And a really special event is coming up on December 13: John Begin with Cocktail Wars Newport is a local bartender and historian. He’s going to be filming his show in here! He’ll be teaching people how to make libations using local spirits, while sharing some mind-bending history!

WUN: You mentioned that your own artwork spurred the idea for the gallery. Can you share what you make?

TATG: My naughty metal bracelets, Hammered by Pia, have pages on Facebook and Instagram. It’s all mostly adult, I like to call it “real sayings for real people”. You can find “live love laugh” anywhere, but sometimes you just need to hear something that reminds you to pull up your boot straps. (The few printable Hammered examples: “Sounds gay, I’m in,” “Busy building my empire,” and the romantic “I tolerate you.”)

Also, my husband Ryan Miller and I take molted horseshoe crab shells and preserve them in resin. Sometimes they’re themed, sometimes they’re bare, some in shadow boxes, and some on 200-year-old wide plank flooring pulled from someone’s attic. All are named with hammered tags. I just made one and was able to encase all of its legs around the piece. I named it “Hopi Kokyangwuti,” a.k.a. “Spider Grandmother,” after the Hopi tribe legend. I thought it was appropriate because the Kokyangwuti can take form as a common spider, and the horseshoe crab is more closely related to spiders. As the Hopi legend has it, when she is called upon, she can provide medical cures, just like the horseshoe crab has done for humans for years! It was nice to turn it into an educational piece and bring attention to the Hopi tribe.

WUN: Is there a dream artist or dream type of artwork you’d love to display someday?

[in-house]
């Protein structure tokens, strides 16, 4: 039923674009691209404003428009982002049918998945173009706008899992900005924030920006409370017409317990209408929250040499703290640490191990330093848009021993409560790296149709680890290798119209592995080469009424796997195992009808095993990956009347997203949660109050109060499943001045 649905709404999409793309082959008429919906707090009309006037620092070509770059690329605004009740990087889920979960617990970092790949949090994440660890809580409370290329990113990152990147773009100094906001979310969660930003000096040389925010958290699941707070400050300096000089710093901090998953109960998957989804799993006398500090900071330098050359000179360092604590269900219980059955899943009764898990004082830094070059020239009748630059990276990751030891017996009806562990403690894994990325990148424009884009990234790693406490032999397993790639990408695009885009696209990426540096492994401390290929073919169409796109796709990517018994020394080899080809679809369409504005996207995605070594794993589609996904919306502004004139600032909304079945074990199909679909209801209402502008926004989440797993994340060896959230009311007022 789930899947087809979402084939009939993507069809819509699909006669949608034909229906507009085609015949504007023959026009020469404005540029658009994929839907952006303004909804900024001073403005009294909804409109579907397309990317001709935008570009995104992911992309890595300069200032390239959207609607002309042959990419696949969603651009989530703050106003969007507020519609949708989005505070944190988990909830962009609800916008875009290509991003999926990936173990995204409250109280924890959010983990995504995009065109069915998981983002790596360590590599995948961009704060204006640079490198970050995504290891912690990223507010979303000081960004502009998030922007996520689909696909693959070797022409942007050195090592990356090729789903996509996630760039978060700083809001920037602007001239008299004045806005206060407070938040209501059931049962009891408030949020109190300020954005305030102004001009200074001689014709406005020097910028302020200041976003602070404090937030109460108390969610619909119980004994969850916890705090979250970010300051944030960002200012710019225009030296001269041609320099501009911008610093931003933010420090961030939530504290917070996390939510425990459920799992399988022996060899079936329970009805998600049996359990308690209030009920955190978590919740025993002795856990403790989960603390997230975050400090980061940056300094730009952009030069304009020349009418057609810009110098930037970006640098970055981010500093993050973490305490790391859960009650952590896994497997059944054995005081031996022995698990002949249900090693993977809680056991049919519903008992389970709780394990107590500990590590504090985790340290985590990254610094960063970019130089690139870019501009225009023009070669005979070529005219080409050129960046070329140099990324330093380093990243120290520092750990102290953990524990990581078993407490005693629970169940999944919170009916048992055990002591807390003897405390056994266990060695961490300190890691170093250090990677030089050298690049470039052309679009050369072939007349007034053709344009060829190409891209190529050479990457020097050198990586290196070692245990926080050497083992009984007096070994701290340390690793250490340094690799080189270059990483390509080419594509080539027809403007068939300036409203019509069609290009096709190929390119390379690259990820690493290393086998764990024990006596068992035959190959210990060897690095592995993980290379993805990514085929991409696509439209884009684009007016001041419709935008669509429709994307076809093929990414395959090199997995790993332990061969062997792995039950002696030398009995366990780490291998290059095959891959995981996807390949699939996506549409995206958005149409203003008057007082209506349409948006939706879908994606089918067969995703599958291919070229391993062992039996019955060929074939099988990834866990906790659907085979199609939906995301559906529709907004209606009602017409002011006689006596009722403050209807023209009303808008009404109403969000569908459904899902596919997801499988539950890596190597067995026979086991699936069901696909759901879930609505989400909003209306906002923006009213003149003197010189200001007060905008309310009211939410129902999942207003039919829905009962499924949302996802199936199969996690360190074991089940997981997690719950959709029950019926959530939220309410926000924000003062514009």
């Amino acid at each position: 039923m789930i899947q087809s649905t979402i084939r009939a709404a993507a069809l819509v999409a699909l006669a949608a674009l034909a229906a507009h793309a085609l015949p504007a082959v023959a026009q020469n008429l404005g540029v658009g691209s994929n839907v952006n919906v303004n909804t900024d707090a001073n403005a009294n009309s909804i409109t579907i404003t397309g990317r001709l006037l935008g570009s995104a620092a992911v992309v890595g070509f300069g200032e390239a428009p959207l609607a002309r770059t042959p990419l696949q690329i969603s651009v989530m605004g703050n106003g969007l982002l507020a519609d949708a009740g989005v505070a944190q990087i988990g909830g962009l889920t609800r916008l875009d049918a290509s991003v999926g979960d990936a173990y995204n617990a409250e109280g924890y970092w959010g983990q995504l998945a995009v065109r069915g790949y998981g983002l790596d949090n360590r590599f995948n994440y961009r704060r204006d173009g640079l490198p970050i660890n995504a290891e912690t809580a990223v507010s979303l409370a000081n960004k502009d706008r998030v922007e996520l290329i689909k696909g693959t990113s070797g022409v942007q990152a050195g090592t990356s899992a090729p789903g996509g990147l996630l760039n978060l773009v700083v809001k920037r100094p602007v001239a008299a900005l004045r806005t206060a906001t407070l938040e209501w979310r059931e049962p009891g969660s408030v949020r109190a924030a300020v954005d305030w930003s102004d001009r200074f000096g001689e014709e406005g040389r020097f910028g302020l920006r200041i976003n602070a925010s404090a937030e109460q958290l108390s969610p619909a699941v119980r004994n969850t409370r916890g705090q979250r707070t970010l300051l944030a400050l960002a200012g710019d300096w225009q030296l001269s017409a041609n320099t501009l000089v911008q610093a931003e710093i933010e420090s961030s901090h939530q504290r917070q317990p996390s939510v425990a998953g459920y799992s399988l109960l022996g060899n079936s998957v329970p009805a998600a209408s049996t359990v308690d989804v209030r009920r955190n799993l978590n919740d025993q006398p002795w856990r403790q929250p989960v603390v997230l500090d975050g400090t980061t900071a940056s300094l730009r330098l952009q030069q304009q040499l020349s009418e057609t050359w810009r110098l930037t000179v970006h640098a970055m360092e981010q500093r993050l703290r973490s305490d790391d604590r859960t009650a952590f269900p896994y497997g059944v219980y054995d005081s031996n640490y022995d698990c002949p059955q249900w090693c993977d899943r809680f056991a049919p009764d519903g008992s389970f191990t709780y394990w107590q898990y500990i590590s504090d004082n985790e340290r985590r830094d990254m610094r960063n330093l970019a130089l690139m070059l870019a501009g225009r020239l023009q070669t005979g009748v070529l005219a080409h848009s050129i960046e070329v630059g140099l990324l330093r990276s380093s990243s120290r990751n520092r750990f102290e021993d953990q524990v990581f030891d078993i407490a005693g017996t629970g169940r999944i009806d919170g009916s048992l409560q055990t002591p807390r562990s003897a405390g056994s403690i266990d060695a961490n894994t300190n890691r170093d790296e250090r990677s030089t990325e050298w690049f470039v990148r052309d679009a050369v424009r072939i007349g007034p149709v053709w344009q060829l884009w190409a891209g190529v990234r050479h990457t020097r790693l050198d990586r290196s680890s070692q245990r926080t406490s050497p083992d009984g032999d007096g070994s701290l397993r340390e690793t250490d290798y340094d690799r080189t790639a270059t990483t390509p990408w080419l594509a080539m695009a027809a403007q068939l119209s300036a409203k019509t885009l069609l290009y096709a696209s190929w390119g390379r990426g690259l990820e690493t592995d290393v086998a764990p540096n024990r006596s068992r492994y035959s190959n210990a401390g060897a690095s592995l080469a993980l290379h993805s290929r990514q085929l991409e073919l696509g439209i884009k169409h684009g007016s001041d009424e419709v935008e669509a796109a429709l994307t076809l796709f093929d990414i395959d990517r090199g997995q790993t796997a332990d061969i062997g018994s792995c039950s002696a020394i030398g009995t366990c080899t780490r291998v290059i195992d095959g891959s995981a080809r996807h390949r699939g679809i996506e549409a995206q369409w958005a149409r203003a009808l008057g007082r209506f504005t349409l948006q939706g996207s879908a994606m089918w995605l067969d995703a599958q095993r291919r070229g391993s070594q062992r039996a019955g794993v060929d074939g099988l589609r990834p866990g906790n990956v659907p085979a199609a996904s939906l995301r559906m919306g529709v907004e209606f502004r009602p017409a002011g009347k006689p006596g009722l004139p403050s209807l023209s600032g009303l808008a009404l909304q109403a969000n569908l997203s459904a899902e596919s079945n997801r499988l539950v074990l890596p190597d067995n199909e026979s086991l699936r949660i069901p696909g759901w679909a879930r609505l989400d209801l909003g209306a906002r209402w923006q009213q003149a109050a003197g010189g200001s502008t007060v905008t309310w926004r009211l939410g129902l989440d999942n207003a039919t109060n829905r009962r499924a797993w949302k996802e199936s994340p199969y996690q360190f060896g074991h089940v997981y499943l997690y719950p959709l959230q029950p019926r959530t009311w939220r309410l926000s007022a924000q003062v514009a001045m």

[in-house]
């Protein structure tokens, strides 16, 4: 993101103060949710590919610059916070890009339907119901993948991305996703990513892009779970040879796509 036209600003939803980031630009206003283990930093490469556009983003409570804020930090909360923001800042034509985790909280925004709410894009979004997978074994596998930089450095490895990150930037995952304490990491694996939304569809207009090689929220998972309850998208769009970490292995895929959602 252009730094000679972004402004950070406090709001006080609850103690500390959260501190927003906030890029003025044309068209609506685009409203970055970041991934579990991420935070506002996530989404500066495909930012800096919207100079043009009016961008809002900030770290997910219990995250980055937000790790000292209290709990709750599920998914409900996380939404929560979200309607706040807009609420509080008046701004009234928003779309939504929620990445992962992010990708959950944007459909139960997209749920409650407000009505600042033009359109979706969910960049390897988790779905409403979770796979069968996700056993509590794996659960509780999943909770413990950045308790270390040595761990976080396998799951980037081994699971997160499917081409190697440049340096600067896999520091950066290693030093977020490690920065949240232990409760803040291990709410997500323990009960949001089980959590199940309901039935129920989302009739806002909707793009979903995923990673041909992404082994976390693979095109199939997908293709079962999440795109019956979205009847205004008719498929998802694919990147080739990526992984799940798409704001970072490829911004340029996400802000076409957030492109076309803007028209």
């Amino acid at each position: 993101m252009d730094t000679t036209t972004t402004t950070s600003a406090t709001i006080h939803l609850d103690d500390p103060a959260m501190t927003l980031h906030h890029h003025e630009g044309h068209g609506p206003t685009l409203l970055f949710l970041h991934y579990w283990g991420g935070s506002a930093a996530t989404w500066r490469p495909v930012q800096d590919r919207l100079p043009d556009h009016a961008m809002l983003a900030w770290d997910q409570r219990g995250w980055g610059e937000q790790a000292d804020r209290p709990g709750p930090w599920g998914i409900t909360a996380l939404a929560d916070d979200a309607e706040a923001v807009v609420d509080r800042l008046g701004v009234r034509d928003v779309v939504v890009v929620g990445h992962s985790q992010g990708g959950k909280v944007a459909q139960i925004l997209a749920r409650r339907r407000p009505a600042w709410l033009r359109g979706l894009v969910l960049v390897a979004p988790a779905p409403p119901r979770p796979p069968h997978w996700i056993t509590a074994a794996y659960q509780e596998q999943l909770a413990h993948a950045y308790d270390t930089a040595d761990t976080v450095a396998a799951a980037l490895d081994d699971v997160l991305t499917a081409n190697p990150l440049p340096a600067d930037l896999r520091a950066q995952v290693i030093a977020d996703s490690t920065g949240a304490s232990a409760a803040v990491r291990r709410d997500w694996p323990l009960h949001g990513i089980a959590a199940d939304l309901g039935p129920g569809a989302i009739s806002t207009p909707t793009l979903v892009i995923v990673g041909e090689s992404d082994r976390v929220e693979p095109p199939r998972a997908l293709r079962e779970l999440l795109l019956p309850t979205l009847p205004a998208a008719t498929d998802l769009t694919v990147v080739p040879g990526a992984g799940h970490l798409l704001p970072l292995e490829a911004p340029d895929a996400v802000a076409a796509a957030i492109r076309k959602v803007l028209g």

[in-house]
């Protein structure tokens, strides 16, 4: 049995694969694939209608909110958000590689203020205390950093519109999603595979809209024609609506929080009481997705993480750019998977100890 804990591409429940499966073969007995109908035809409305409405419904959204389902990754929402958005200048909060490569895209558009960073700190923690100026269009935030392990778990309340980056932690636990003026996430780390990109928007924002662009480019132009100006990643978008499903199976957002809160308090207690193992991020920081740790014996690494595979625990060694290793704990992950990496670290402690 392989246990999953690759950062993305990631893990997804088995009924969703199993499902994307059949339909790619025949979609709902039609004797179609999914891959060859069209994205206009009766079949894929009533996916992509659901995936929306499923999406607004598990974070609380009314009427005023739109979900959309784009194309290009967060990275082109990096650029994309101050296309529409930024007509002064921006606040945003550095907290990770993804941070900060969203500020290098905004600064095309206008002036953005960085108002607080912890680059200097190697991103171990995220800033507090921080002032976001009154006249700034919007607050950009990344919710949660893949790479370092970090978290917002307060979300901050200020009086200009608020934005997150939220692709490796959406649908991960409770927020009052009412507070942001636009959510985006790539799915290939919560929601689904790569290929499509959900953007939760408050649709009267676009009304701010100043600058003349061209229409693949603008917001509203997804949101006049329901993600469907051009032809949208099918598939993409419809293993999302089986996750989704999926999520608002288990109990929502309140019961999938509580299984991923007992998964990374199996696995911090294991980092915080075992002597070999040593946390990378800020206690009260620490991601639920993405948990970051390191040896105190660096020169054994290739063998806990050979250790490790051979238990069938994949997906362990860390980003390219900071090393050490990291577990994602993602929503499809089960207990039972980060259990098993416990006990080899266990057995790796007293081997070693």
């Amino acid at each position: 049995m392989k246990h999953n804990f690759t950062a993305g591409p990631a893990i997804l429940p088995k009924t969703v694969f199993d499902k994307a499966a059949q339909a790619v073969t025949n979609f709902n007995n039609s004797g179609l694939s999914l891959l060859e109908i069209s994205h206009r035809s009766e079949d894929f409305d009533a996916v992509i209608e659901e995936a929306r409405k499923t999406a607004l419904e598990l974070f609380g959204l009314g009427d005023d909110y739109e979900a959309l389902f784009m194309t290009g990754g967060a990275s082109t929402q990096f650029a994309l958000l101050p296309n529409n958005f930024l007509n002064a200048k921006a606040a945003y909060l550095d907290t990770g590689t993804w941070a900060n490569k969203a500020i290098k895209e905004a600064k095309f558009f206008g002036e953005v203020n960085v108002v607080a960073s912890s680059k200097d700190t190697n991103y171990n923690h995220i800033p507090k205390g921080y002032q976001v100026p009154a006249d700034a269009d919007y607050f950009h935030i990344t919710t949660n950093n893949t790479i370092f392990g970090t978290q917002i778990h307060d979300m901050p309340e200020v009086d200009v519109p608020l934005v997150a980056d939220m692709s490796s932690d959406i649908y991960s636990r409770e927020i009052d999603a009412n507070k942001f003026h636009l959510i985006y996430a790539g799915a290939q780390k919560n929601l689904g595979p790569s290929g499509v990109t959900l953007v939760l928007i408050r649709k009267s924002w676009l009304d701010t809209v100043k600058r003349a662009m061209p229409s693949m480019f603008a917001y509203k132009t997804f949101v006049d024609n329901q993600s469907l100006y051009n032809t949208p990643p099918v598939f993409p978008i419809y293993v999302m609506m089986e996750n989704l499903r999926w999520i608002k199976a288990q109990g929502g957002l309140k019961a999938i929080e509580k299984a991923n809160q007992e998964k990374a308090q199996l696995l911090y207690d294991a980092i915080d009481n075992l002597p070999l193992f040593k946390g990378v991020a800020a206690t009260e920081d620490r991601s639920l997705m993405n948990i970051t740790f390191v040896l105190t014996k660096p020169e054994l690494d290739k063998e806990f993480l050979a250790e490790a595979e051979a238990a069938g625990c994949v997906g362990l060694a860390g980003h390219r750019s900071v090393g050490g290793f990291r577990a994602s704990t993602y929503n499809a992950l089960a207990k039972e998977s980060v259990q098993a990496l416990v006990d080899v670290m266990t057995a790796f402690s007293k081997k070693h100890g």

TATG: There are a ton of talented artists on this island, and I want to support them all. But if I were to “import” anyone non-local, it would DEFINITELY be a show of the playful and creepy art of Jim McKenzie; now that would be a wild ride! His work goes from your wildest child brain’s surrealism to deeper adult visions in anything from canvas to clay.

WUN: When you spoke of art earlier you mentioned, “If someone gave me a warehouse, I could fill it overnight with makers.” How did you get so plugged into the art community? Is there something you could share that’s particularly special about southern Rhode Island artists that you might not find in other states?

TATG: I try to make friends with my booth neighbors at every show. I will make them a bracelet and give them a beer to break the ice. I loved the camaraderie of shows, and I’m really missing my ‘Gansett beer family! They’re amazing people who treat all the artists with respect and help them out.

WUN: Do you have plans to expand your gallery someday into a larger space, or do you always want Times Are Tough Gallery to stay tiny?

TATG: I didn’t really have any plans to expand, I thought this was just going to be a Facebook Marketplace type of winter thing, but word is really getting out there. If it stays in this space, I’m OK with that; if someone’s sitting on a cool old empty building I can play around with, I’m OK with that, too! The future is just so unclear in so many ways. Hell, two weeks ago this was empty space; now I have eight artists’ pieces in a makeshift art speakeasy.

WUN: What would a dream day at Times Are Tough Gallery look like to you?

TATG: If Danny Trejo came and brought his Taco truck and some rescue dogs for adoption, I’d totally welcome that; he’s my hero.

WUN: Although you don’t post the gallery’s address publicly, you do book appointments (with masks required, and you provide gloves and clean stringently between showings). How can people schedule a visit?

TATG: The easiest way is to use the BOOK NOW button on our Facebook page.